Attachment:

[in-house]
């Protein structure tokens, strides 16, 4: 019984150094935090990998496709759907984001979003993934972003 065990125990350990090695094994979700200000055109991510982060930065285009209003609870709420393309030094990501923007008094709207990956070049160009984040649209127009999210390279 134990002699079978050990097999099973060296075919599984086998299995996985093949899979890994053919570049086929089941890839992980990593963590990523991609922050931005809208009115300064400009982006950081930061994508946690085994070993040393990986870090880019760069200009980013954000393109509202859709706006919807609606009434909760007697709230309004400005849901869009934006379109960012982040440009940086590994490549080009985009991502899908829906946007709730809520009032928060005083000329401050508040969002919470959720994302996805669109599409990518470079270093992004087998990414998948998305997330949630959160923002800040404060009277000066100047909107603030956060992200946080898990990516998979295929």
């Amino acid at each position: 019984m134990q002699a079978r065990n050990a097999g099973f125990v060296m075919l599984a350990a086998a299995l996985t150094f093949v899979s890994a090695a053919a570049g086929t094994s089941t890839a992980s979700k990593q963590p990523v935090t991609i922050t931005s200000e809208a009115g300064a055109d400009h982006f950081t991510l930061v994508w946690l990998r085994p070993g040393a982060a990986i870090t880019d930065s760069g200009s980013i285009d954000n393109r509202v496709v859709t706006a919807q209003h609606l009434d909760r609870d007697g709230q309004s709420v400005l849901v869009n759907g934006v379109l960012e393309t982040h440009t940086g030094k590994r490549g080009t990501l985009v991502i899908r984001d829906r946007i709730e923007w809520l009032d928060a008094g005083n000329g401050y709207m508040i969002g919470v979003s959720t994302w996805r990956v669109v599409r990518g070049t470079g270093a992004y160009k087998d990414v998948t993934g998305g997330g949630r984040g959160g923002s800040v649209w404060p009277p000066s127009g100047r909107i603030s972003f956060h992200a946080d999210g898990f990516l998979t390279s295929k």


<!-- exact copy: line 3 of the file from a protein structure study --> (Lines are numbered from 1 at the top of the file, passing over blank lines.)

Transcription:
């Amino acid at each position: 019984m134990q002699a079978r065990n050990a097999g099973f125990v060296m075919l599984a350990a086998a299995l996985t150094f093949v899979s890994a090695a053919a570049g086929t094994s089941t890839a992980s979700k990593q963590p990523v935090t991609i922050t931005s200000e809208a009115g300064a055109d400009h982006f950081t991510l930061v994508w946690l990998r085994p070993g040393a982060a990986i870090t880019d930065s760069g200009s980013i285009d954000n393109r509202v496709v859709t706006a919807q209003h609606l009434d909760r609870d007697g709230q309004s709420v400005l849901v869009n759907g934006v379109l960012e393309t982040h440009t940086g030094k590994r490549g080009t990501l985009v991502i899908r984001d829906r946007i709730e923007w809520l009032d928060a008094g005083n000329g401050y709207m508040i969002g919470v979003s959720t994302w996805r990956v669109v599409r990518g070049t470079g270093a992004y160009k087998d990414v998948t993934g998305g997330g949630r984040g959160g923002s800040v649209w404060p009277p000066s127009g100047r909107i603030s972003f956060h992200a946080d999210g898990f990516l998979t390279s295929k």